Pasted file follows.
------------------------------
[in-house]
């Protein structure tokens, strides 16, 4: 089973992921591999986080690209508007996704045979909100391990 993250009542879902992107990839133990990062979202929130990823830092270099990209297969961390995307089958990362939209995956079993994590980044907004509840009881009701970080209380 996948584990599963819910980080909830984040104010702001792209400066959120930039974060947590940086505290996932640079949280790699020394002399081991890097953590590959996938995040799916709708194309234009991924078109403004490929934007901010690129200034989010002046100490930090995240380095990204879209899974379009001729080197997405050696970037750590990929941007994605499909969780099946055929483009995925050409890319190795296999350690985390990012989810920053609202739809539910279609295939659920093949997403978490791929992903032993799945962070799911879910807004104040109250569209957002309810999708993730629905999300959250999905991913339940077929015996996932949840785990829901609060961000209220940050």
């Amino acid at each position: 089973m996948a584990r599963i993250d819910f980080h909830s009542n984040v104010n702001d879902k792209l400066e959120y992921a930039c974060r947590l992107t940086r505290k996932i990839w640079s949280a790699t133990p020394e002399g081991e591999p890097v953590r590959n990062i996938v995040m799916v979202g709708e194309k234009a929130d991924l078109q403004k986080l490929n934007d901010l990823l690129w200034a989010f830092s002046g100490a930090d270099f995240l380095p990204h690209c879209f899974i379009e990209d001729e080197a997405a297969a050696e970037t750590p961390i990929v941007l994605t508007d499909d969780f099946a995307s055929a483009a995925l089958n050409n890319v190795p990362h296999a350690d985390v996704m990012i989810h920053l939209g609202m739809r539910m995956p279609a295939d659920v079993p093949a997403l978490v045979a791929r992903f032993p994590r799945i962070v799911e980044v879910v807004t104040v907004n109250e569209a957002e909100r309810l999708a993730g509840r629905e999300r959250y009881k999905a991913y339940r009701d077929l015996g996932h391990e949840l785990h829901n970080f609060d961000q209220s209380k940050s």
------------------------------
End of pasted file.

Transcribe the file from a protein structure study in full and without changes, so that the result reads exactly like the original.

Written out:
[in-house]
């Protein structure tokens, strides 16, 4: 089973992921591999986080690209508007996704045979909100391990 993250009542879902992107990839133990990062979202929130990823830092270099990209297969961390995307089958990362939209995956079993994590980044907004509840009881009701970080209380 996948584990599963819910980080909830984040104010702001792209400066959120930039974060947590940086505290996932640079949280790699020394002399081991890097953590590959996938995040799916709708194309234009991924078109403004490929934007901010690129200034989010002046100490930090995240380095990204879209899974379009001729080197997405050696970037750590990929941007994605499909969780099946055929483009995925050409890319190795296999350690985390990012989810920053609202739809539910279609295939659920093949997403978490791929992903032993799945962070799911879910807004104040109250569209957002309810999708993730629905999300959250999905991913339940077929015996996932949840785990829901609060961000209220940050």
């Amino acid at each position: 089973m996948a584990r599963i993250d819910f980080h909830s009542n984040v104010n702001d879902k792209l400066e959120y992921a930039c974060r947590l992107t940086r505290k996932i990839w640079s949280a790699t133990p020394e002399g081991e591999p890097v953590r590959n990062i996938v995040m799916v979202g709708e194309k234009a929130d991924l078109q403004k986080l490929n934007d901010l990823l690129w200034a989010f830092s002046g100490a930090d270099f995240l380095p990204h690209c879209f899974i379009e990209d001729e080197a997405a297969a050696e970037t750590p961390i990929v941007l994605t508007d499909d969780f099946a995307s055929a483009a995925l089958n050409n890319v190795p990362h296999a350690d985390v996704m990012i989810h920053l939209g609202m739809r539910m995956p279609a295939d659920v079993p093949a997403l978490v045979a791929r992903f032993p994590r799945i962070v799911e980044v879910v807004t104040v907004n109250e569209a957002e909100r309810l999708a993730g509840r629905e999300r959250y009881k999905a991913y339940r009701d077929l015996g996932h391990e949840l785990h829901n970080f609060d961000q209220s209380k940050s």